Race In Science Fiction: What The Big Deal Is

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Last week I had the pleasure of being a guest on the Monday Night Scribes radio show broadcasted from Ottawa, Canada. After the introductions, the host of the show jumped right into it.

“The thing that struck me about your debut novel is that it [has] an African American female protagonist.” After some discussion, he added, “so, you’re ahead of your time.”

It was the last statement that struck me. Eight years after the United States voted in the first African American president, how could I be ahead of my time simply by introducing a diverse protagonist in a science fiction story?

Then I came across a story by Jason Low, of Lee & Low Publishers, where in 2014 he researched diversity in the 100 top grossing science fiction and fantasy films. The results of that research are staggering. Only twelve had a leading female protagonist, and only eight starred a protagonist of color—and six of those were Will Smith. Precisely zero starred a woman of color. In the time since that research was completed, “Star Wars: The Force Awakens” has added one more to each race and gender categories, but that one film does little to temper the impact of these statistics, and still missing is that leading lady that isn’t white. Women and people of color are dramatically under-represented in science fiction and fantasy. The big question is why?

One answer that may come up for some is that science fiction and fantasy are genres dominated by white male fans, and that is responsible for the disparity in leading roles. Yet, facts may prove otherwise. In a recent article, I showed that women readers of science fiction slightly trail, but are essentially in a numerical statistical dead heat with male readers. As it relates to race, statistics on science fiction fandom are difficult to come by, so I draw on my experience at a recent science fiction convention, Escape Velocity, in Maryland. Out of the 50 books I sold at my booth, 23 went to women, and 11 went to African Americans (which make up only just under 15 percent of the population). Granted, these numbers are a very low sample size, and far from scientific, but it does show a direction.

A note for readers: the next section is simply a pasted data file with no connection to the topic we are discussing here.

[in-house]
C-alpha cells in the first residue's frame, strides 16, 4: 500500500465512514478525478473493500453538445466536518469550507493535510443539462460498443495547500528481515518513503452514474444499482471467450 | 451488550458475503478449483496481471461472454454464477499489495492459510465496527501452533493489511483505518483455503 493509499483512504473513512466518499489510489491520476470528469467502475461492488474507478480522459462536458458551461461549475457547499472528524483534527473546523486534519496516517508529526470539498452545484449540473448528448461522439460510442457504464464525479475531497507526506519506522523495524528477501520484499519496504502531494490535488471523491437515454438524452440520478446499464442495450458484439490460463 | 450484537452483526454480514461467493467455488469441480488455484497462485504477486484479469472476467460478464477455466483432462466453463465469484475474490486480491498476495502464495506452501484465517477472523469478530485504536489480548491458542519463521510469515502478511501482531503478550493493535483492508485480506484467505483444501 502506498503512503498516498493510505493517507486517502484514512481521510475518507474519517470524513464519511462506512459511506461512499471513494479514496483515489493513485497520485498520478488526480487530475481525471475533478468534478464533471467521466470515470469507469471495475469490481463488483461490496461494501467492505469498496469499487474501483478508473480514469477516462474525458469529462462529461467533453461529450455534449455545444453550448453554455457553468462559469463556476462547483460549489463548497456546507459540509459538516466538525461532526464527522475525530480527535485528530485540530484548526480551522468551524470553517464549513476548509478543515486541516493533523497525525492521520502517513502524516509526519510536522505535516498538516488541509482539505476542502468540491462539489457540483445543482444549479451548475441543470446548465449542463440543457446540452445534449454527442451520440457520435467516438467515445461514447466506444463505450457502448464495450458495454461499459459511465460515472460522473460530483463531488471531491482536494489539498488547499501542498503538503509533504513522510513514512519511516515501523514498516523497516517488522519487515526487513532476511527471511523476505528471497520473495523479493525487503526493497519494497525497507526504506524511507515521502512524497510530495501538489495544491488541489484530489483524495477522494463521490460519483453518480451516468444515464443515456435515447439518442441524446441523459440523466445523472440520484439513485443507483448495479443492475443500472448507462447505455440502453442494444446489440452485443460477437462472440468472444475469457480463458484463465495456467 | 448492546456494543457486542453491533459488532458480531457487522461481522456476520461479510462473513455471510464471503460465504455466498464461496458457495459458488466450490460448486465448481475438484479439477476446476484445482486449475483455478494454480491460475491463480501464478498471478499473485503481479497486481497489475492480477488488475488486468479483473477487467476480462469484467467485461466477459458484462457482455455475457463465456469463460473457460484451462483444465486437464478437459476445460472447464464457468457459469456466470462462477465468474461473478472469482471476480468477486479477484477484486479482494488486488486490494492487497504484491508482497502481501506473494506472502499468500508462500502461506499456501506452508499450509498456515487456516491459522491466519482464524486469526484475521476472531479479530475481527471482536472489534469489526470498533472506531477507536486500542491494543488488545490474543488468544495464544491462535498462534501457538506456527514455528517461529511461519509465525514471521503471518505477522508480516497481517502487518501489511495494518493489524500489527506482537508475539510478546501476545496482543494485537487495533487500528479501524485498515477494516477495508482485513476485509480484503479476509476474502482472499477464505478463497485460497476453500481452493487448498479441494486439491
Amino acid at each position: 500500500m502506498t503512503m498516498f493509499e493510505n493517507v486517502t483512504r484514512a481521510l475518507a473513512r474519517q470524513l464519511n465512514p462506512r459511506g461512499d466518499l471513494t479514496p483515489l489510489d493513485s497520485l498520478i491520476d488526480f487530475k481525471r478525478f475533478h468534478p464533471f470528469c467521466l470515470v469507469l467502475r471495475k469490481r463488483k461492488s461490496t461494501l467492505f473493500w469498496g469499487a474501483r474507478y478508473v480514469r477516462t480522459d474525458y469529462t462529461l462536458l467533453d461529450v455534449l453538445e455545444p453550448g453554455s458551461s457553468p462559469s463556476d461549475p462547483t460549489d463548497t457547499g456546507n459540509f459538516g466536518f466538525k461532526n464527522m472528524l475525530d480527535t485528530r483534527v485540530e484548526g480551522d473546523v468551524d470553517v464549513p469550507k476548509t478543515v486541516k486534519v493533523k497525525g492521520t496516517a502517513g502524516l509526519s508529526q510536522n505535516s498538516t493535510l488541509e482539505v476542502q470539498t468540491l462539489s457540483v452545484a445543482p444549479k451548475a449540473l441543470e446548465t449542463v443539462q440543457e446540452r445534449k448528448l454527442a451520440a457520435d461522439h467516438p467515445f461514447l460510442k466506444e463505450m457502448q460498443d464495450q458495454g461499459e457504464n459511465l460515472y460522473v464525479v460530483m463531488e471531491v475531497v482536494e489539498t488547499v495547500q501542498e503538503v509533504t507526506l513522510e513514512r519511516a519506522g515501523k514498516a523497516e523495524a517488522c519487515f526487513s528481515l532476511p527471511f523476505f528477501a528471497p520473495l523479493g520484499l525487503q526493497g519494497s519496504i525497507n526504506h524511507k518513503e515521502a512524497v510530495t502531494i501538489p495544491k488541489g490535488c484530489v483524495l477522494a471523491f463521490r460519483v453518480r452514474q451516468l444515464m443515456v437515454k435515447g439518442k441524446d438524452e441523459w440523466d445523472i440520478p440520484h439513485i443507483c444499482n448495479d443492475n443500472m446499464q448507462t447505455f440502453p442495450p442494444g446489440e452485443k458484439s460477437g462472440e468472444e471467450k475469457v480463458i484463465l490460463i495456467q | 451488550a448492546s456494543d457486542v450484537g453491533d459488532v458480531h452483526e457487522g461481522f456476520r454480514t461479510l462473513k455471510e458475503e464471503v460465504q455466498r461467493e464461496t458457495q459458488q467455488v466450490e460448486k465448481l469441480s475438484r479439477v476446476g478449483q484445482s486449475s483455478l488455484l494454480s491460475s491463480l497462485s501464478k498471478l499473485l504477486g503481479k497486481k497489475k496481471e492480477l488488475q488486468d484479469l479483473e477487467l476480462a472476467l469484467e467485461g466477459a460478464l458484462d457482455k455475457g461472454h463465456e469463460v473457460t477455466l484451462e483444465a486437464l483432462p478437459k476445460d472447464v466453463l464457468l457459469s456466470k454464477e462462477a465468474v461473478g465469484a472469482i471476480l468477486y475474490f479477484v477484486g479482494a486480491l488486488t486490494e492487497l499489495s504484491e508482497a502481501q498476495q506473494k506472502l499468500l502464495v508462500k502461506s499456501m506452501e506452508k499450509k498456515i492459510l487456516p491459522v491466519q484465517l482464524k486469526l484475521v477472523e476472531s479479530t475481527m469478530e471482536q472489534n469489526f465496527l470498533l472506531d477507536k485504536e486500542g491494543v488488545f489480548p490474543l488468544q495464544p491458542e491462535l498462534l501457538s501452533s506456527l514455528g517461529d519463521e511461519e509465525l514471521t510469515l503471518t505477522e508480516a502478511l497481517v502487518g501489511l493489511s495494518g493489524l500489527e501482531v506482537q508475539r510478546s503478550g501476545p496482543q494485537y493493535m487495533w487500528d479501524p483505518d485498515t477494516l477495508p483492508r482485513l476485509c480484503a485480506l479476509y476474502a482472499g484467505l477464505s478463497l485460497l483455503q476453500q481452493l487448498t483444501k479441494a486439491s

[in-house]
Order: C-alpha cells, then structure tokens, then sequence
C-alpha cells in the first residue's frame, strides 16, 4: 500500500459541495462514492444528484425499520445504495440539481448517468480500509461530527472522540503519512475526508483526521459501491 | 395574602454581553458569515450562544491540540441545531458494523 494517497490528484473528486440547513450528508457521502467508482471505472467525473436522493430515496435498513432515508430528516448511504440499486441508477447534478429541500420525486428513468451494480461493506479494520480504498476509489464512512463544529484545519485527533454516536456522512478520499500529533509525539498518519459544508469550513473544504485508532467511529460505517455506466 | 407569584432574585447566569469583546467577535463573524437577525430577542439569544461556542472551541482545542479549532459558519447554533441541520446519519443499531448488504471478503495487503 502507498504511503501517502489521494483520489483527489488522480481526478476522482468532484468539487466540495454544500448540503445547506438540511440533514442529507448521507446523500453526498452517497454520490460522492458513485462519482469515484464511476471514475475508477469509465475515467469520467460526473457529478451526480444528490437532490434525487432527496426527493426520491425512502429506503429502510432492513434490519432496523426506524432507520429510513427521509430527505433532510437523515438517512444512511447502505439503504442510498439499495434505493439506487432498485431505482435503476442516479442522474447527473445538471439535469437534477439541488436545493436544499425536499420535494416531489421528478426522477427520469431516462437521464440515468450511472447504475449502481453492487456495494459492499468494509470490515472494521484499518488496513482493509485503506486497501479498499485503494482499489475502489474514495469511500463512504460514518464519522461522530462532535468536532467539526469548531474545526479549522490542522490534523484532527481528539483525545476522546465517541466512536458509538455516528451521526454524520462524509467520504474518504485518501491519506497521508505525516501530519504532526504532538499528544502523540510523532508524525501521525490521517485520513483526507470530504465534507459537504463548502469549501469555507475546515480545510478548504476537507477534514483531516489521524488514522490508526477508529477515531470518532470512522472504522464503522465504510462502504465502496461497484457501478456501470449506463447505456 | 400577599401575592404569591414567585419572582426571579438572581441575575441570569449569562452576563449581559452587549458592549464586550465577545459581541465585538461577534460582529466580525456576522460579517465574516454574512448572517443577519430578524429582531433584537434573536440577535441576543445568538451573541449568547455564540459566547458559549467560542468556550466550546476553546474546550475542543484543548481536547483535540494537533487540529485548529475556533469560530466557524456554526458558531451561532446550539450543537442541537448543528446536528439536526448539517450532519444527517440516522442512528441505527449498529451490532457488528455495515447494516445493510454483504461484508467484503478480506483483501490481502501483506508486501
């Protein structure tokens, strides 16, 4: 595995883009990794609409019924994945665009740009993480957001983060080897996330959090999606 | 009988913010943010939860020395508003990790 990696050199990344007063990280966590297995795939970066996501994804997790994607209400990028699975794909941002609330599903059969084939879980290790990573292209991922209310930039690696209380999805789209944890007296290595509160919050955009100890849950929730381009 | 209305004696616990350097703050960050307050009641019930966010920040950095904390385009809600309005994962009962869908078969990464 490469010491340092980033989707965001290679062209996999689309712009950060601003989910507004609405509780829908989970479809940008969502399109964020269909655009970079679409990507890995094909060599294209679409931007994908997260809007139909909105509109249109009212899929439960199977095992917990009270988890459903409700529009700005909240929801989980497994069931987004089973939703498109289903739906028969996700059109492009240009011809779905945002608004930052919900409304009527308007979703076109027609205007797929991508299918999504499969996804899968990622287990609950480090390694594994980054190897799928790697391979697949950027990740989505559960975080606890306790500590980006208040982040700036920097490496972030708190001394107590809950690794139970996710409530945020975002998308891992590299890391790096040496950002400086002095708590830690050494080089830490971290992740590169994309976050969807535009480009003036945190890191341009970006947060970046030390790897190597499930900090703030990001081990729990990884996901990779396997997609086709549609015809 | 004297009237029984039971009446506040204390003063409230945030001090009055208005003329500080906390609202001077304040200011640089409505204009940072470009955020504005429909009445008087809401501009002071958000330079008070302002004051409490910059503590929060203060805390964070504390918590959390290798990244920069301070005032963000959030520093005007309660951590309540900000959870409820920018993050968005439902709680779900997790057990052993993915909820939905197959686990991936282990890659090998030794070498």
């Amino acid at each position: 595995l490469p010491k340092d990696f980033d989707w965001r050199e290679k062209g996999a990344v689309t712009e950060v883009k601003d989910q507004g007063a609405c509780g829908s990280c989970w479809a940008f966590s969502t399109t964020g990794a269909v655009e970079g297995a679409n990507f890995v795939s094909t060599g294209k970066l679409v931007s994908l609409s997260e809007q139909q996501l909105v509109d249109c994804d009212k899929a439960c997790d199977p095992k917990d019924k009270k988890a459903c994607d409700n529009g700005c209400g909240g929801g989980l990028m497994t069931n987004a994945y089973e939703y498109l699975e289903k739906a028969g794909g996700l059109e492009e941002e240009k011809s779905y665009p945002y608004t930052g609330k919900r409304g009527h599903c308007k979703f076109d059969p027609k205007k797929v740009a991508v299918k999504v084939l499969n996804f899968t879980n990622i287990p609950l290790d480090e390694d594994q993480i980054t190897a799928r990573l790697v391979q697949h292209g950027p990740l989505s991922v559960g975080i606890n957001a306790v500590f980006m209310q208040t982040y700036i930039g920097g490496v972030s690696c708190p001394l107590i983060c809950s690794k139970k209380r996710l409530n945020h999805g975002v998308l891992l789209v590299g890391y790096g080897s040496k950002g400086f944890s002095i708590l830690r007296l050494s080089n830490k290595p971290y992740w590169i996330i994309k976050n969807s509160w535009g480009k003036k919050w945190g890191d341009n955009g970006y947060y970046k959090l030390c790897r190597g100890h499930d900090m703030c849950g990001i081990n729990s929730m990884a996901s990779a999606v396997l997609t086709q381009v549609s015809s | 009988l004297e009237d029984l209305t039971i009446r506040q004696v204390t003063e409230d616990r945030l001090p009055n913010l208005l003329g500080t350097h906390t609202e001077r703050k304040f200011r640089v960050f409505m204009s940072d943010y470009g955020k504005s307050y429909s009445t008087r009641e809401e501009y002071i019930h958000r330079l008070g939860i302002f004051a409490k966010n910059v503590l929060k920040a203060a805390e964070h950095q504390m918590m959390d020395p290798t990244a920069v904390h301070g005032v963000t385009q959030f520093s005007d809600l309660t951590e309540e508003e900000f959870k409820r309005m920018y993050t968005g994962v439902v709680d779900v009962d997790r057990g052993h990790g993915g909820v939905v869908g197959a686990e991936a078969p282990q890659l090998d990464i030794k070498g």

The darker conclusion is that, like many other facets of society, gender and racial equality have not been embraced by the world of science fiction and fantasy. And I must admit that as a white, male author, I was as guilty as anyone else in my participation in this phenomenon. It was not in any form of overt discrimination, but rather in my ignorance that any problem existed in the first place. Art mimics life. When President Obama was sworn into office, people of all colors in the country hoped that race relations were finally on the upswing. But all that happened is that some of us were lulled into a false sense that all was well in the world. We have to look no further than the tragic events of the last week to see how wrong we were.

When I introduced my African American protagonist into my manuscript, it was because her traits presented the most interesting character with the strongest background. It was not to make a political statement about science fiction. While I did write in some underlying themes around race and gender inequality in my first book, and will continue them in the second in different forms, those were in response to situations that existed outside of the literary, television, and movie realms, not as any sort of condemnation of the arts and, more specifically, the genre of science fiction.

Frankly, in the back of my mind, I knew there were relatively few diverse leading characters when I began writing, but it took the host of the radio show to bring it out front. Perhaps it’s time authors, screenwriters, and fans realize that rather than representing a forward-looking view with our futuristic and fantastic settings, we are doing little more than perpetuating the past.

Beyer received a degree in aerospace engineering in 1989 from Virginia Tech and, following graduation, was hired by NASA at Kennedy Space Center, where he worked as a Space Shuttle experiment engineer for nearly 10 years. In late 1998, Darren left NASA to become an entrepreneur, and, after more than 17 years, an author. Beyer recently self-published his first novel in his Anghazi series, Casimir Bridge, and developed an online training course: So You Want to Self Publish a Novel – From Concept to Release, the Art of Creating and Launching a Product.

Darren D. Beyer